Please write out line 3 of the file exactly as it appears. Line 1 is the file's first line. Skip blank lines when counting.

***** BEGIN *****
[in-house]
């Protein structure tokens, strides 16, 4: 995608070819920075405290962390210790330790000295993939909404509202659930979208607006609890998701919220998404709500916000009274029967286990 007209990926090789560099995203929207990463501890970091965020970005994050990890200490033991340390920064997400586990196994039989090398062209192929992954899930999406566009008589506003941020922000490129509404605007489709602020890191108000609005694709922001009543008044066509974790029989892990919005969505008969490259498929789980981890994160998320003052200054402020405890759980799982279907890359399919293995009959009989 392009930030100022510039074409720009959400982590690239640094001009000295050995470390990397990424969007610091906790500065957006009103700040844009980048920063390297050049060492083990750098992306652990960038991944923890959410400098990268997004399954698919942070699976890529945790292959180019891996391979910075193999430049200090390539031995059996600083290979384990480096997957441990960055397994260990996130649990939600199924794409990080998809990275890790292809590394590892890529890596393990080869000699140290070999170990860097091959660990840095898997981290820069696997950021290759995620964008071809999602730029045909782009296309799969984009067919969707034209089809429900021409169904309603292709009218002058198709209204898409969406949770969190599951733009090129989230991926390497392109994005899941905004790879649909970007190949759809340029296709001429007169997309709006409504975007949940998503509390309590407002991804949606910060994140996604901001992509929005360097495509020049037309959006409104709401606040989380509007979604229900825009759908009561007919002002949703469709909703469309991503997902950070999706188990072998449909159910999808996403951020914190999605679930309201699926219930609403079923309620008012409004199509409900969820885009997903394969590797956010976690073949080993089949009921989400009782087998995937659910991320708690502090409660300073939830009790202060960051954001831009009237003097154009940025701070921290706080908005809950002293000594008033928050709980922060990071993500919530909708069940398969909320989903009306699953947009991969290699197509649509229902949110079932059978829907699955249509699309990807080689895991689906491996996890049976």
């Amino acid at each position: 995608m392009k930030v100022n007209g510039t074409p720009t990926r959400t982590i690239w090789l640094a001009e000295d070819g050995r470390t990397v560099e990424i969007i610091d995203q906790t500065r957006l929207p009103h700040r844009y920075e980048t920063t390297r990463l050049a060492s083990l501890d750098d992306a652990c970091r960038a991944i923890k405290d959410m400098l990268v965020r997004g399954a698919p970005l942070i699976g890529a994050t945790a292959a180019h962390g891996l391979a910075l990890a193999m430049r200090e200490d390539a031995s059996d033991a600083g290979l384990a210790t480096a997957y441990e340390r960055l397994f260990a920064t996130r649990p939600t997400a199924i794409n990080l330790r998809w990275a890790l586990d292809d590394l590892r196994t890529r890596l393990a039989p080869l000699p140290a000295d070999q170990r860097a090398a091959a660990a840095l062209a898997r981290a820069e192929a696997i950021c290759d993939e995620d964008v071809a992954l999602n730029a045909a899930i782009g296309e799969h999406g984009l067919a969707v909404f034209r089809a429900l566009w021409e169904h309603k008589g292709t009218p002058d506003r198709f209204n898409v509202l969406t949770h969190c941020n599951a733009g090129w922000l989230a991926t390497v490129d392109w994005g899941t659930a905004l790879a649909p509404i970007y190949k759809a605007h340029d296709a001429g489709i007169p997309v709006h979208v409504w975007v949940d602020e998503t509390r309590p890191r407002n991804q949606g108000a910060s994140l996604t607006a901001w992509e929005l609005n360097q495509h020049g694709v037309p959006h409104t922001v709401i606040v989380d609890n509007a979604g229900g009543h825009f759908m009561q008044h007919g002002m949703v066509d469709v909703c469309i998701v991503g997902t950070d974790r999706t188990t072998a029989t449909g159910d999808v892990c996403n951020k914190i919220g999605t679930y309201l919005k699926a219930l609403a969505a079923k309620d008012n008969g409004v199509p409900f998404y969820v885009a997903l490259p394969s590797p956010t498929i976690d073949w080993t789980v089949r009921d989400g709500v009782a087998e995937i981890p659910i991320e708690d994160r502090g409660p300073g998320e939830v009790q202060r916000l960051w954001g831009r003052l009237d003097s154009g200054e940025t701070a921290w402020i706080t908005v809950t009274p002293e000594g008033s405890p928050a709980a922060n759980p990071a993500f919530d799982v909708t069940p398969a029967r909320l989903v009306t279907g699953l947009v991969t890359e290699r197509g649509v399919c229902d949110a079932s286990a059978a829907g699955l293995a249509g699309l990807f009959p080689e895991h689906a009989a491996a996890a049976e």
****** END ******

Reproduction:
């Amino acid at each position: 995608m392009k930030v100022n007209g510039t074409p720009t990926r959400t982590i690239w090789l640094a001009e000295d070819g050995r470390t990397v560099e990424i969007i610091d995203q906790t500065r957006l929207p009103h700040r844009y920075e980048t920063t390297r990463l050049a060492s083990l501890d750098d992306a652990c970091r960038a991944i923890k405290d959410m400098l990268v965020r997004g399954a698919p970005l942070i699976g890529a994050t945790a292959a180019h962390g891996l391979a910075l990890a193999m430049r200090e200490d390539a031995s059996d033991a600083g290979l384990a210790t480096a997957y441990e340390r960055l397994f260990a920064t996130r649990p939600t997400a199924i794409n990080l330790r998809w990275a890790l586990d292809d590394l590892r196994t890529r890596l393990a039989p080869l000699p140290a000295d070999q170990r860097a090398a091959a660990a840095l062209a898997r981290a820069e192929a696997i950021c290759d993939e995620d964008v071809a992954l999602n730029a045909a899930i782009g296309e799969h999406g984009l067919a969707v909404f034209r089809a429900l566009w021409e169904h309603k008589g292709t009218p002058d506003r198709f209204n898409v509202l969406t949770h969190c941020n599951a733009g090129w922000l989230a991926t390497v490129d392109w994005g899941t659930a905004l790879a649909p509404i970007y190949k759809a605007h340029d296709a001429g489709i007169p997309v709006h979208v409504w975007v949940d602020e998503t509390r309590p890191r407002n991804q949606g108000a910060s994140l996604t607006a901001w992509e929005l609005n360097q495509h020049g694709v037309p959006h409104t922001v709401i606040v989380d609890n509007a979604g229900g009543h825009f759908m009561q008044h007919g002002m949703v066509d469709v909703c469309i998701v991503g997902t950070d974790r999706t188990t072998a029989t449909g159910d999808v892990c996403n951020k914190i919220g999605t679930y309201l919005k699926a219930l609403a969505a079923k309620d008012n008969g409004v199509p409900f998404y969820v885009a997903l490259p394969s590797p956010t498929i976690d073949w080993t789980v089949r009921d989400g709500v009782a087998e995937i981890p659910i991320e708690d994160r502090g409660p300073g998320e939830v009790q202060r916000l960051w954001g831009r003052l009237d003097s154009g200054e940025t701070a921290w402020i706080t908005v809950t009274p002293e000594g008033s405890p928050a709980a922060n759980p990071a993500f919530d799982v909708t069940p398969a029967r909320l989903v009306t279907g699953l947009v991969t890359e290699r197509g649509v399919c229902d949110a079932s286990a059978a829907g699955l293995a249509g699309l990807f009959p080689e895991h689906a009989a491996a996890a049976e």